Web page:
Watch This offers movie recommendations inspired by new releases, premieres, current events, or occasionally just our own inscrutable whims. This week: With a new Tom Clancy movie, Without Remorse, premiering on Amazon Prime, we’re looking back on other Hollywood adaptations of mass paperback novels, a.k.a. so-called airport fiction.
Douglas Preston and Lincoln Child’s 1995 novel Relic was something of an anomaly on the bestseller charts of the mid-’90s, unashamed of its nature as a work of horror. Borrowing DNA from Michael Crichton’s techno-thrillers, Steven Spielberg adventures (Jaws, Indiana Jones, and Jurassic Park in particular), EC Comics tales of symbolic retribution, and Thomas Harris’ baroque investigators, it was a four-quadrant phenomenon. Relic tapped into the readerships of National Geographic, Fangoria, and The New York Times Review Of Books, spawning a direct sequel and an entire series based on its lead investigator character, Special Agent Pendergast. The 1997 film adaptation, from director Peter Hyams (2010, Timecop) leaned into The Relic’s pulpy heritage, delivering an unrestrainedly gory R-rated horror film with a pedigree that got a surprising number of “respectable” folk into seats.
At heart, The Relic is a monster movie periodically sidetracked by civic hierarchy and academic infighting. The film’s roots extend backward, through its parthenogenetic ancestor Alien, all the way to Joseph Conrad and his dissections of human enterprise. Enigmatic instigator/tribal observer Dr. Whitney (Lewis Van Bergen) moves from outsider to participant on behalf of Chicago’s Field Museum Of Natural History. And thanks to his experiences in the Brazilian jungle, visitors to the museum are going to get an all-too-immediate demonstration of what he’s learned. Anyone who’s attended a charity gala will recognize the razor-sharp mercenary process behind every cordon bleu, silent auction item, and half-strength well drink. And Child/Preston/Hyams make that subtext text in a splendidly bloody fashion with the Kothoga (or mbwun, if you stick with the book’s more elegant nomenclature), the oversized elephant/iguana/tiger/eurypterid biting off heads and sucking out brains after hours. Which makes The Relic a fairly nimble genre hybrid (much like its monster, the result of a fungus with a virus) that starts out like a narrative of trespass and transitions into a siege story.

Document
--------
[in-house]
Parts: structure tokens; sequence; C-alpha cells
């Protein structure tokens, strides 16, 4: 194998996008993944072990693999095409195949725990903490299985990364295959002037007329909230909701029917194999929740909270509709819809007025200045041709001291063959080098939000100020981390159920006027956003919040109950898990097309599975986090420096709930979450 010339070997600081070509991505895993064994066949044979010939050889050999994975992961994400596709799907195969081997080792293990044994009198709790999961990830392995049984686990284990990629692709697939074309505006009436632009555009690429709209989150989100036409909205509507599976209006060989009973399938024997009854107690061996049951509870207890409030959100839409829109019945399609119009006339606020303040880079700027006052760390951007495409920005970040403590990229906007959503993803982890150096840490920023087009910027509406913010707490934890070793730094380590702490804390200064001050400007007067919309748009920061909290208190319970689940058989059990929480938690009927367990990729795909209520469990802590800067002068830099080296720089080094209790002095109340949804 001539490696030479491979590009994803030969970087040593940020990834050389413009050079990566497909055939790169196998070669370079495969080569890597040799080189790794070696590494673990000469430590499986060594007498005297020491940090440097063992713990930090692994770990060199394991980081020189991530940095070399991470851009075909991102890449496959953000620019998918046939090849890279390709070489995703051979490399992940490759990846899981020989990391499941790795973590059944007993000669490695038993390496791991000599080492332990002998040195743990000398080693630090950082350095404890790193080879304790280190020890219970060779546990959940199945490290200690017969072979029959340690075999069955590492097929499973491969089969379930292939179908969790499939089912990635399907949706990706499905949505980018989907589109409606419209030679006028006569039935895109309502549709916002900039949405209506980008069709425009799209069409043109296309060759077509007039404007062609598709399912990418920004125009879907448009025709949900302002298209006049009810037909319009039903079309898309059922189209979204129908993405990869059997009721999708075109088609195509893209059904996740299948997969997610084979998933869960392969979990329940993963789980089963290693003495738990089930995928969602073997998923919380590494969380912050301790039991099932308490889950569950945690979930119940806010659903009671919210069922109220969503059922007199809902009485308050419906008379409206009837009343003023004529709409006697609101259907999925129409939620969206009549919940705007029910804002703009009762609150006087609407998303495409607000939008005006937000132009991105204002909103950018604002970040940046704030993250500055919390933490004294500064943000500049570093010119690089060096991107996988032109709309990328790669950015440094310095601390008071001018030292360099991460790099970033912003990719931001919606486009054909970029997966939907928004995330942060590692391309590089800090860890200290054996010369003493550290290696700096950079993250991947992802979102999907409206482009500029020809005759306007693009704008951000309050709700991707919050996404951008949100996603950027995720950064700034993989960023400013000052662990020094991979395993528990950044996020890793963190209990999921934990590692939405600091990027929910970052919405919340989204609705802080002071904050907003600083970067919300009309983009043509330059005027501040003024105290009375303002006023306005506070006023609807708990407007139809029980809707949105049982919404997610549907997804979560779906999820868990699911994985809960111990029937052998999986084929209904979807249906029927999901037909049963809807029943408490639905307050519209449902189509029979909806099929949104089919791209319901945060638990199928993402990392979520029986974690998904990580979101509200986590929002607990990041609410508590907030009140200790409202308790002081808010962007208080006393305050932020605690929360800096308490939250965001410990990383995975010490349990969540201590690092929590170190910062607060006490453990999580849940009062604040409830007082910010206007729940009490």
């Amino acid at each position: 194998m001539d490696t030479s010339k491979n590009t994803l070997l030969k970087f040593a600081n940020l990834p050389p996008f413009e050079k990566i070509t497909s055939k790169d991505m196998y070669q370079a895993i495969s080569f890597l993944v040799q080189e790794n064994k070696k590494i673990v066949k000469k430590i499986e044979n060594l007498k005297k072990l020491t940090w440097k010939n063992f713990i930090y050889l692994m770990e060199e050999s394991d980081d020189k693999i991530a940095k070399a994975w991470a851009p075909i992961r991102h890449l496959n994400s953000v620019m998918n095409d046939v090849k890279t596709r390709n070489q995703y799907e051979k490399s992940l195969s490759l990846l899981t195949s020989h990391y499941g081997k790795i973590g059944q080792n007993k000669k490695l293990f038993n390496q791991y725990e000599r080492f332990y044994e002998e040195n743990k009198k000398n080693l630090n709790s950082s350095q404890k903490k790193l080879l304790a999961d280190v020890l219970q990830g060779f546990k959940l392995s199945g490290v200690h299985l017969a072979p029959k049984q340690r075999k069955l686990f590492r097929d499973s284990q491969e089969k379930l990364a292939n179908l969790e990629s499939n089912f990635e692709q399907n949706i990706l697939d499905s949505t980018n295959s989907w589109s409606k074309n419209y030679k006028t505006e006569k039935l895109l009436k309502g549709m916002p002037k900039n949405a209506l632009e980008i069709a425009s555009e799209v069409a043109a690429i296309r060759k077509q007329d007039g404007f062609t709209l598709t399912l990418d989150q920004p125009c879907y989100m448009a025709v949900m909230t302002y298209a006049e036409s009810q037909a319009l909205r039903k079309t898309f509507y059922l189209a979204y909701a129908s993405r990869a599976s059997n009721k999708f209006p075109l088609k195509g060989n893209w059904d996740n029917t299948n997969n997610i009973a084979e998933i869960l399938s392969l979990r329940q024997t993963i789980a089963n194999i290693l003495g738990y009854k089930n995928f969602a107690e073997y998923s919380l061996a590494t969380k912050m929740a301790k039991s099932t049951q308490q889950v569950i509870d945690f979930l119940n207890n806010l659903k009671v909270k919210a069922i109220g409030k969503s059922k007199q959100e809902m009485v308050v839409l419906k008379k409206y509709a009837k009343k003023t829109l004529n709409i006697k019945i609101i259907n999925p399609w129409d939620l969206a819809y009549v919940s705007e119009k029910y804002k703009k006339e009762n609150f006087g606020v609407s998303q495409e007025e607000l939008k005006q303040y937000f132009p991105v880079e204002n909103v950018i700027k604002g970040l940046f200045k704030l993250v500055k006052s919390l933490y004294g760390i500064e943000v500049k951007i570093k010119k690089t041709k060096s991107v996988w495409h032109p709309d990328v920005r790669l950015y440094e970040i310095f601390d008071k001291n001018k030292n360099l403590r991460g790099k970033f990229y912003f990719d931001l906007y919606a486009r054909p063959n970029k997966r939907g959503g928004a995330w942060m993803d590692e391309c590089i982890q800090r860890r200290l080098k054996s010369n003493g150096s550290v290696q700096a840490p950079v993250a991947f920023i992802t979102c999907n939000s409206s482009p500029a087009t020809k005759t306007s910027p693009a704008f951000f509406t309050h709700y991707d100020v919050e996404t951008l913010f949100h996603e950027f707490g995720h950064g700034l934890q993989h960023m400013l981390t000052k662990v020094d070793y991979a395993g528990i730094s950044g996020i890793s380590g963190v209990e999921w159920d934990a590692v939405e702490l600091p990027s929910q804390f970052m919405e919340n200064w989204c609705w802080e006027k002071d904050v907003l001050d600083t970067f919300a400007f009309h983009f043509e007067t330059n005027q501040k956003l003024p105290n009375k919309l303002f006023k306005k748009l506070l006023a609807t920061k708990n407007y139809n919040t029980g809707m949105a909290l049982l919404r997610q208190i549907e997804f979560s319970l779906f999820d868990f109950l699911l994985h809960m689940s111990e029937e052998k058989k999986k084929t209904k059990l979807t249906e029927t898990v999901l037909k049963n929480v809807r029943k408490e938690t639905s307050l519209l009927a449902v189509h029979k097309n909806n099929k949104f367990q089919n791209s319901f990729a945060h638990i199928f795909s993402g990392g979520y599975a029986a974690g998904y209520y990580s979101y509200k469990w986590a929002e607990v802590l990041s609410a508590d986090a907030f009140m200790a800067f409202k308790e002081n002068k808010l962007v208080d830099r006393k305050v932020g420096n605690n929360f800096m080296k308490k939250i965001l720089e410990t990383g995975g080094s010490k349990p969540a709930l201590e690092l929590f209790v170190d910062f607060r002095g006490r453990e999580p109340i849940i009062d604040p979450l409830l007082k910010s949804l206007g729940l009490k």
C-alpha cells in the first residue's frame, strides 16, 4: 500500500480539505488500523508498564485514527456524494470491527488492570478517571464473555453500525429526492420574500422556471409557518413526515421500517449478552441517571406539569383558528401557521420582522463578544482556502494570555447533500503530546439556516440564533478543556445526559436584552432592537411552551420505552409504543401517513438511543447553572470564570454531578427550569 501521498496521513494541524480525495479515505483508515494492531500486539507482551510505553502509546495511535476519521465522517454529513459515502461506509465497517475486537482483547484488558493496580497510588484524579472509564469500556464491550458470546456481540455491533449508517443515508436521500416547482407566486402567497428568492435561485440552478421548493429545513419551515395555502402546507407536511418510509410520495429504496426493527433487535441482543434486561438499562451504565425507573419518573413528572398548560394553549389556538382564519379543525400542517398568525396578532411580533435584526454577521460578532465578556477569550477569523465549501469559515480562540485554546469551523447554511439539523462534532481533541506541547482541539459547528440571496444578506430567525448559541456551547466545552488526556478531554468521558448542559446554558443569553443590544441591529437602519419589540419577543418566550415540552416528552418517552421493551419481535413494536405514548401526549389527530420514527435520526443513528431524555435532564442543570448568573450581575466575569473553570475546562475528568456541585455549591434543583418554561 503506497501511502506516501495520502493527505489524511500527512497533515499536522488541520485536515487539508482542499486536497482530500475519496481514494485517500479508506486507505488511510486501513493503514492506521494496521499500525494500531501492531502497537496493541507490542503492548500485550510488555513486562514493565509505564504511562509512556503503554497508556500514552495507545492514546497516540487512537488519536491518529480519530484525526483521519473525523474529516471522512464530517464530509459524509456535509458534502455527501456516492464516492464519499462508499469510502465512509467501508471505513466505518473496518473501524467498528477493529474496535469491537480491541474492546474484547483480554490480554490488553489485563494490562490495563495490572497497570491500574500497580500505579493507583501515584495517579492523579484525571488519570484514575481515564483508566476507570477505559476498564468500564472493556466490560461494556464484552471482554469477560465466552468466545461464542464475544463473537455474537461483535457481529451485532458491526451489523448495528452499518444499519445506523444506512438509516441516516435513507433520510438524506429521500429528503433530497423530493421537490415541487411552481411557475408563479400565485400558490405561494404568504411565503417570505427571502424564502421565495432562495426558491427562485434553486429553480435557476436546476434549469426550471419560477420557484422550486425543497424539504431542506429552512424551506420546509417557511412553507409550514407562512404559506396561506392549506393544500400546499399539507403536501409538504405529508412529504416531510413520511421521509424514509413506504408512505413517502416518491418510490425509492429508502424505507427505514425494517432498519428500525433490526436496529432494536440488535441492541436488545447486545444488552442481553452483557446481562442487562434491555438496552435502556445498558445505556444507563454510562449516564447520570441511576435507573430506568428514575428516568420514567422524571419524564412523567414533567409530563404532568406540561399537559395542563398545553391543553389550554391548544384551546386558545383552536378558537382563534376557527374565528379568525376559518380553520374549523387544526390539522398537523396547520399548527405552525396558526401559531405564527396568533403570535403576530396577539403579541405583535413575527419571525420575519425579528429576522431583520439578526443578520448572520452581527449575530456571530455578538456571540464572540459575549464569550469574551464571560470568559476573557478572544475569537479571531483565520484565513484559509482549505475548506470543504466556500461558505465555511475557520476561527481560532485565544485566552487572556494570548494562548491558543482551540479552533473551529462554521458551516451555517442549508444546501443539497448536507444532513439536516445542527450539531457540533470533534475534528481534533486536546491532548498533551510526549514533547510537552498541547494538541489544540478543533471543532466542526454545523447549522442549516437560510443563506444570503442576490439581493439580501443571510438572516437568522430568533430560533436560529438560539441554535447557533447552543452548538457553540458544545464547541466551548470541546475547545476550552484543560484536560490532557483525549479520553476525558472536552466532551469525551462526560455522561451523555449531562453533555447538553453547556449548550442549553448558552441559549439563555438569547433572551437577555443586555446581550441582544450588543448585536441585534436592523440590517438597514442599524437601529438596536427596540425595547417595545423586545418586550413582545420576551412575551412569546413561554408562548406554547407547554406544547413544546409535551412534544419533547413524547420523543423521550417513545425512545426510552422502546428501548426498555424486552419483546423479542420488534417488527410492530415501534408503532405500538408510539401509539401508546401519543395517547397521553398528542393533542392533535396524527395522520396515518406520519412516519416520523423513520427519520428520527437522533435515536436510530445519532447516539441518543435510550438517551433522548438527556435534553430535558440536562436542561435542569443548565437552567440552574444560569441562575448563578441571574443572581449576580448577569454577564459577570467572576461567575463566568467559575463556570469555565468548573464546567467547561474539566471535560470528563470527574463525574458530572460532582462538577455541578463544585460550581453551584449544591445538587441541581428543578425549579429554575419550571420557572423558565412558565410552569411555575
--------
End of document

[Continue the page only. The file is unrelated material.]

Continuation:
The setting is marvelous. Museum horror is an underappreciated subgenre, and there are several exceptional lengthy tracking shots that lay out entire franchises worth of unspeakable terrors. (The Conjuring films were definitely paying attention). There’s even a tiny subplot about two schoolkids Mrs. Basil E. Frankweilering their way through the building with the monster on the loose (though the movie pulls its punches in a way the novel gleefully does not). At times, the film embraces its airport bestseller beginnings by unfolding like an Irwin Allen production, especially in its supporting cast. Where else (except maybe The Love Boat) could you find Oscar-winner Linda Hunt, the eternal Mrs. Roper Audra Lindley, and The Naked Kiss’ Constance Towers together? Like legendary ’70s disaster movies, The Relic knows exactly how many plaintive minutes of backstory an audience will tolerate before x number of rappelling first responders have to get disassembled by a shambling unknown.
The Relic sports the seeds of seemingly every digitally shot movie these days, where filmmakers who can get an exposure with almost no light do so without considering actual exhibition/viewing circumstances. Hyams, working as his own cinematographer, embraced a cavernous darkness that one or two motivated light sources struggle to define. On the plus side, this allows the mbwun to attain an almost mythic quality—it’s an incoherent menace that can arise from any shadow at any time. Stan Winston knew how to build amazing monsters, and his studio supplied the mbwun prototype; though occasionally undermined by its dodgy, periodic CGI incarnation, it is a genuinely terrifying creature. If nothing else, the history of cinema proves that a good monster can cover for a lot of sins.